January Garden Work
Do You Have a Similar Stash of Seeds?
If you live in a region in which snow covers the ground in January, you may question what work could exist for the garden. Similarly, if your land lacks snow but is frozen from the topsoil down about a foot, “garden work” may not make sense. However, if you resemble me in my gardening habits, there is work to be done.
How it Goes
As I play and toil through a luxurious summer of heat and sun, the garden starts to race with me. It is like the fabled tortoise and the hare (perhaps with a twist.) It doesn’t start that way, however. I commence spring as enthusiastically as a spry hare: digging, planning, fertilizer, expanding, and spending money, of course, on the various plots throughout the yard. Alas, the plants in the garden resemble the most intransigent tortoise awakening from a winter of hibernating. They grow so-o-o-o-o slowly. My daily inspections for little green points of leaves uncover the teeniest bits of progress.
Then, the temperatures warm and become reliably hot. Annuals begin to grow. Weeds begin to grow! My gardens become joyous playgrounds and showcases. Grass needs mowing and bushes need pruning. Those hardy yews require trimming at least three times through the summer. Sneakily, all these outside tasks multiply and I am almost tempted to use the word “work” for my garden tasks. The garden has become quite a steady, energetic tortoise. Although I, as the hare, do not stop for a nap, my enthusiasm flags.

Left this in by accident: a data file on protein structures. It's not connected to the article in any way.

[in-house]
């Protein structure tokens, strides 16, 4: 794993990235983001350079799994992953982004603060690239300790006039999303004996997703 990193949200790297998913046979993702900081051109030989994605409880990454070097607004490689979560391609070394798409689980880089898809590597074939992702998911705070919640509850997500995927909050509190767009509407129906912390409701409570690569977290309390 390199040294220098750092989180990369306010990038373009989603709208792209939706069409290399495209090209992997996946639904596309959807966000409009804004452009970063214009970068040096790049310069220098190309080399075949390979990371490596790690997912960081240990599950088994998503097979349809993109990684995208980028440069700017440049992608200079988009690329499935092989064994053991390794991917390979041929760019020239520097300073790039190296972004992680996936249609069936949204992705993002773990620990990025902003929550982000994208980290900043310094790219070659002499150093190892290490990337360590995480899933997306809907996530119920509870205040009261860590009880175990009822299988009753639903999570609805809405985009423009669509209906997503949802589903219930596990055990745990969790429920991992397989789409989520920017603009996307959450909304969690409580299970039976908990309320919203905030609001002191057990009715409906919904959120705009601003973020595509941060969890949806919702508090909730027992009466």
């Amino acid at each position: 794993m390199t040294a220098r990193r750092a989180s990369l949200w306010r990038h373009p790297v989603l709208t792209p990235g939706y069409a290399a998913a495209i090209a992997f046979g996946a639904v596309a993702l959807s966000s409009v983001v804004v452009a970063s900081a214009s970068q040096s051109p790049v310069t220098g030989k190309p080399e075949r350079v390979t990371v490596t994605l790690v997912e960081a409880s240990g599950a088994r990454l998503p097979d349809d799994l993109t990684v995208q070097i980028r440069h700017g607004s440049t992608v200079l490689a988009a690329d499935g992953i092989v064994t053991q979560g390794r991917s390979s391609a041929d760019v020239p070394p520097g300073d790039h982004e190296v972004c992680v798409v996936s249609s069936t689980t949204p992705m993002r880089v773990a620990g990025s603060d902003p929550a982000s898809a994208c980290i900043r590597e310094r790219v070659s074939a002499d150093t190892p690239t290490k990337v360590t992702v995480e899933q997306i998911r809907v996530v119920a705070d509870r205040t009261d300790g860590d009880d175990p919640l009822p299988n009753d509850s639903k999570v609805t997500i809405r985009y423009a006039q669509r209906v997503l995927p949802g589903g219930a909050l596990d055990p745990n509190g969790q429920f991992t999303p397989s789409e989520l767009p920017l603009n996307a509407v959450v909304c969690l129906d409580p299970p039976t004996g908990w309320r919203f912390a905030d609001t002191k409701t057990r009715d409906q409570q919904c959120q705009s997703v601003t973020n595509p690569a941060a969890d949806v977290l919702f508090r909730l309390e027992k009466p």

Then, the hot autumn creates a garden requiring harvesting, weeding, composting, and more. The tortoise seems to have ingested amphetamines! It wins the race. I am lucky to just get vegetables frozen, a few seeds collected, and outdoor furniture repainted and put away. After that I collapse, figuratively speaking.
My “collapsing” leaves things undone. Two tasks are the ones I can tackle after the winter holidays have passed:
1. Organizing the seeds
2. Maintaining the tools
I bop around the yard collecting mature seed heads of annuals or seeds from beans throughout the final months. Because the plants do not mature on the same day, this collection occurs spontaneously and I put the seeds either in a plastic bag, a piece of paper, or just in a pile on a shelf. These bags and piles are spread throughout the house and garage. I try hard to include a scrap of paper identifying the source, but sometimes that, too, falls by the wayside. So, January presents the opportunity to right things. I gather up all the bags and piles and lay them out. Like seeds are consolidated. Unlabelled seeds are labeled (sometimes with a question mark behind the name.) Bags with the beginning of mildew are aired out. Fortunately, there aren’t too many of those.
Oh my goodness! Would you like to guess the condition of my tools? You are right. They need to be cleaned, oiled, possibly have a little rust sanded, and some need to be sharpened. The month of January is great for these jobs. Doing these now also spreads out the costs of gardening through the year, rather than concentrating them in the spring and summer.
So, if you are twiddling your green thumbs anticipating the opening of gardening season, you may want to evaluate your situation. Are your seeds in the same sorry state as mine were? Could your tools use some tender, loving care? Then, hop in and do some garden work in January.
Photos and text copyright 2012 Maren E. Morgan, all rights reserved.
- Seed Catalogues: Herald of Spring
Two certainties in the mail for the week between Christmas and New Year’s are tax forms and seed catalogues. Paper catalogues are fun and have advantages over on-line listings.